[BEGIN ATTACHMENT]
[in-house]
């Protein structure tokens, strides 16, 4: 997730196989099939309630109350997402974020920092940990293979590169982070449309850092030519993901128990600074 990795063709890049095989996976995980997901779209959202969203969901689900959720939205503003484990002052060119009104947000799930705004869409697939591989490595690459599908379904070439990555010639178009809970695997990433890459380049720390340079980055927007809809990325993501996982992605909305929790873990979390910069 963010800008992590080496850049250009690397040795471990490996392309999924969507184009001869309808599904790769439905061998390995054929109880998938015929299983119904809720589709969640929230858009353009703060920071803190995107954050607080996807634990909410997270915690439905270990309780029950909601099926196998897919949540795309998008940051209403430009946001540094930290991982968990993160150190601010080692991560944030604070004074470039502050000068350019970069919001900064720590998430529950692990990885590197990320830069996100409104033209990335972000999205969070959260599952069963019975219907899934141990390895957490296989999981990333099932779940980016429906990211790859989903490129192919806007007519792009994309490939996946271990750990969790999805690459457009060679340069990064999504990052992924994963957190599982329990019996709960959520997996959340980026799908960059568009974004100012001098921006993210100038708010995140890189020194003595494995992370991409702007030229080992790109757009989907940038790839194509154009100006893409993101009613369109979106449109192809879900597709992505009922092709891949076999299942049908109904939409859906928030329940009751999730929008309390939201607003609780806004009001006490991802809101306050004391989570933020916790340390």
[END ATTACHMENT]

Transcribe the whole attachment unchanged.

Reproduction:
[in-house]
């Protein structure tokens, strides 16, 4: 997730196989099939309630109350997402974020920092940990293979590169982070449309850092030519993901128990600074 990795063709890049095989996976995980997901779209959202969203969901689900959720939205503003484990002052060119009104947000799930705004869409697939591989490595690459599908379904070439990555010639178009809970695997990433890459380049720390340079980055927007809809990325993501996982992605909305929790873990979390910069 963010800008992590080496850049250009690397040795471990490996392309999924969507184009001869309808599904790769439905061998390995054929109880998938015929299983119904809720589709969640929230858009353009703060920071803190995107954050607080996807634990909410997270915690439905270990309780029950909601099926196998897919949540795309998008940051209403430009946001540094930290991982968990993160150190601010080692991560944030604070004074470039502050000068350019970069919001900064720590998430529950692990990885590197990320830069996100409104033209990335972000999205969070959260599952069963019975219907899934141990390895957490296989999981990333099932779940980016429906990211790859989903490129192919806007007519792009994309490939996946271990750990969790999805690459457009060679340069990064999504990052992924994963957190599982329990019996709960959520997996959340980026799908960059568009974004100012001098921006993210100038708010995140890189020194003595494995992370991409702007030229080992790109757009989907940038790839194509154009100006893409993101009613369109979106449109192809879900597709992505009922092709891949076999299942049908109904939409859906928030329940009751999730929008309390939201607003609780806004009001006490991802809101306050004391989570933020916790340390």